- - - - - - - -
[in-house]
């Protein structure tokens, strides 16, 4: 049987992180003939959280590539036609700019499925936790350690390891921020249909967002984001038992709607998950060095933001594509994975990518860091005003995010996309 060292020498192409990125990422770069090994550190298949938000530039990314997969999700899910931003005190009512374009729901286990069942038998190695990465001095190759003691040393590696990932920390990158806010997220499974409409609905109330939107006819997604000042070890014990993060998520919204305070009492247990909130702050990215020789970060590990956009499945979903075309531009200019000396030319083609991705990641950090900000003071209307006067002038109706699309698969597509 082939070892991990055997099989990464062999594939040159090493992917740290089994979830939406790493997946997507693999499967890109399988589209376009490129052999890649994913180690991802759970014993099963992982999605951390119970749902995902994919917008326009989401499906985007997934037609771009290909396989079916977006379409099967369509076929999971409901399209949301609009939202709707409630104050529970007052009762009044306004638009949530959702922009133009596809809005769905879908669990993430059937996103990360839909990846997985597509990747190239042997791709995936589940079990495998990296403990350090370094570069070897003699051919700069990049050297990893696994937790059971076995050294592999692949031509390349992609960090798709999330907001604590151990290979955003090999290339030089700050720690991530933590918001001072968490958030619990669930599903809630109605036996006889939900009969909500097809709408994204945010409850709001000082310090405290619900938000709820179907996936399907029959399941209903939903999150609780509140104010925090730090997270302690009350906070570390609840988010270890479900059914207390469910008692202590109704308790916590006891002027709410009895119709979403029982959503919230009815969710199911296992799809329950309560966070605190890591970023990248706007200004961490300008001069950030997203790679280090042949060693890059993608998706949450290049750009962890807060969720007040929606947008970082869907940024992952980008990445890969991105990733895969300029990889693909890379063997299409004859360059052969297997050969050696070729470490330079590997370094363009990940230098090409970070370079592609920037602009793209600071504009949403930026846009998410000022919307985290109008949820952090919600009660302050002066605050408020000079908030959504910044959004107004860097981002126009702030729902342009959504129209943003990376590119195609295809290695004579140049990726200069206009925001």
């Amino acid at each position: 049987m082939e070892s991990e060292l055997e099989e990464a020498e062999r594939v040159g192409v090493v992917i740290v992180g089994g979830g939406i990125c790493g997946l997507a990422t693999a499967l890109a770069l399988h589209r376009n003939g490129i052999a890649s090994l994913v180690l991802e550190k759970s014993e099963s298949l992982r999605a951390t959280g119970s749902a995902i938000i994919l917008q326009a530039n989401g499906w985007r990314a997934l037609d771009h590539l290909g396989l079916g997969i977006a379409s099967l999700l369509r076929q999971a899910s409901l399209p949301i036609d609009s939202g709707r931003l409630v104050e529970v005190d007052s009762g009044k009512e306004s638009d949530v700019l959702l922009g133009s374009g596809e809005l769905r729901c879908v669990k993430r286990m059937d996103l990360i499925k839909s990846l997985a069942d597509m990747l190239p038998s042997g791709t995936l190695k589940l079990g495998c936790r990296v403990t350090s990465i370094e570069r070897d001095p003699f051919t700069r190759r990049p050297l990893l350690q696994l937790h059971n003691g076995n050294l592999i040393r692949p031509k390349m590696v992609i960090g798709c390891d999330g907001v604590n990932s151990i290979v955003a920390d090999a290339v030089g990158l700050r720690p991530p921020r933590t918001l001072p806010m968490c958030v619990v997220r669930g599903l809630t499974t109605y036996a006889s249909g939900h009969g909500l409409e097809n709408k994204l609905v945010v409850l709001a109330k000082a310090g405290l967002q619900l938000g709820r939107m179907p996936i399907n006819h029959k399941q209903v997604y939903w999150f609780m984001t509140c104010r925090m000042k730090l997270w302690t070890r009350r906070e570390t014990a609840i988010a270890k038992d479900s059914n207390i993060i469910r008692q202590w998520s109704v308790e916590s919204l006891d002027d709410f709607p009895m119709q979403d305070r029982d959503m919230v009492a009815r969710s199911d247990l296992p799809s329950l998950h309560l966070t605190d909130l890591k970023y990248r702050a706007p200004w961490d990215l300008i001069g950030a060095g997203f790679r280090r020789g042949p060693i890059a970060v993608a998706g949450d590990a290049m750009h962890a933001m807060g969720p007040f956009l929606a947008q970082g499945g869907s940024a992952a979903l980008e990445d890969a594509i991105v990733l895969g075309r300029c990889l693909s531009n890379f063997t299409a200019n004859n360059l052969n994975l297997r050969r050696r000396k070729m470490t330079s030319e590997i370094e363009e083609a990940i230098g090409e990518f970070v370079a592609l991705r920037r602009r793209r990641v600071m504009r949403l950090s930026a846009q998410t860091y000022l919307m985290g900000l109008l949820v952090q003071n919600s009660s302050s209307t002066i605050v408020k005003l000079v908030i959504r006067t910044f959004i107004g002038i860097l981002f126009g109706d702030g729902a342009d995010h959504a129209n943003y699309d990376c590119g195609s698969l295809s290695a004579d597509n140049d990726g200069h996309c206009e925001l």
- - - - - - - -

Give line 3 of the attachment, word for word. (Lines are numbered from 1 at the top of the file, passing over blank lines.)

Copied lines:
């Amino acid at each position: 049987m082939e070892s991990e060292l055997e099989e990464a020498e062999r594939v040159g192409v090493v992917i740290v992180g089994g979830g939406i990125c790493g997946l997507a990422t693999a499967l890109a770069l399988h589209r376009n003939g490129i052999a890649s090994l994913v180690l991802e550190k759970s014993e099963s298949l992982r999605a951390t959280g119970s749902a995902i938000i994919l917008q326009a530039n989401g499906w985007r990314a997934l037609d771009h590539l290909g396989l079916g997969i977006a379409s099967l999700l369509r076929q999971a899910s409901l399209p949301i036609d609009s939202g709707r931003l409630v104050e529970v005190d007052s009762g009044k009512e306004s638009d949530v700019l959702l922009g133009s374009g596809e809005l769905r729901c879908v669990k993430r286990m059937d996103l990360i499925k839909s990846l997985a069942d597509m990747l190239p038998s042997g791709t995936l190695k589940l079990g495998c936790r990296v403990t350090s990465i370094e570069r070897d001095p003699f051919t700069r190759r990049p050297l990893l350690q696994l937790h059971n003691g076995n050294l592999i040393r692949p031509k390349m590696v992609i960090g798709c390891d999330g907001v604590n990932s151990i290979v955003a920390d090999a290339v030089g990158l700050r720690p991530p921020r933590t918001l001072p806010m968490c958030v619990v997220r669930g599903l809630t499974t109605y036996a006889s249909g939900h009969g909500l409409e097809n709408k994204l609905v945010v409850l709001a109330k000082a310090g405290l967002q619900l938000g709820r939107m179907p996936i399907n006819h029959k399941q209903v997604y939903w999150f609780m984001t509140c104010r925090m000042k730090l997270w302690t070890r009350r906070e570390t014990a609840i988010a270890k038992d479900s059914n207390i993060i469910r008692q202590w998520s109704v308790e916590s919204l006891d002027d709410f709607p009895m119709q979403d305070r029982d959503m919230v009492a009815r969710s199911d247990l296992p799809s329950l998950h309560l966070t605190d909130l890591k970023y990248r702050a706007p200004w961490d990215l300008i001069g950030a060095g997203f790679r280090r020789g042949p060693i890059a970060v993608a998706g949450d590990a290049m750009h962890a933001m807060g969720p007040f956009l929606a947008q970082g499945g869907s940024a992952a979903l980008e990445d890969a594509i991105v990733l895969g075309r300029c990889l693909s531009n890379f063997t299409a200019n004859n360059l052969n994975l297997r050969r050696r000396k070729m470490t330079s030319e590997i370094e363009e083609a990940i230098g090409e990518f970070v370079a592609l991705r920037r602009r793209r990641v600071m504009r949403l950090s930026a846009q998410t860091y000022l919307m985290g900000l109008l949820v952090q003071n919600s009660s302050s209307t002066i605050v408020k005003l000079v908030i959504r006067t910044f959004i107004g002038i860097l981002f126009g109706d702030g729902a342009d995010h959504a129209n943003y699309d990376c590119g195609s698969l295809s290695a004579d597509n140049d990726g200069h996309c206009e925001l």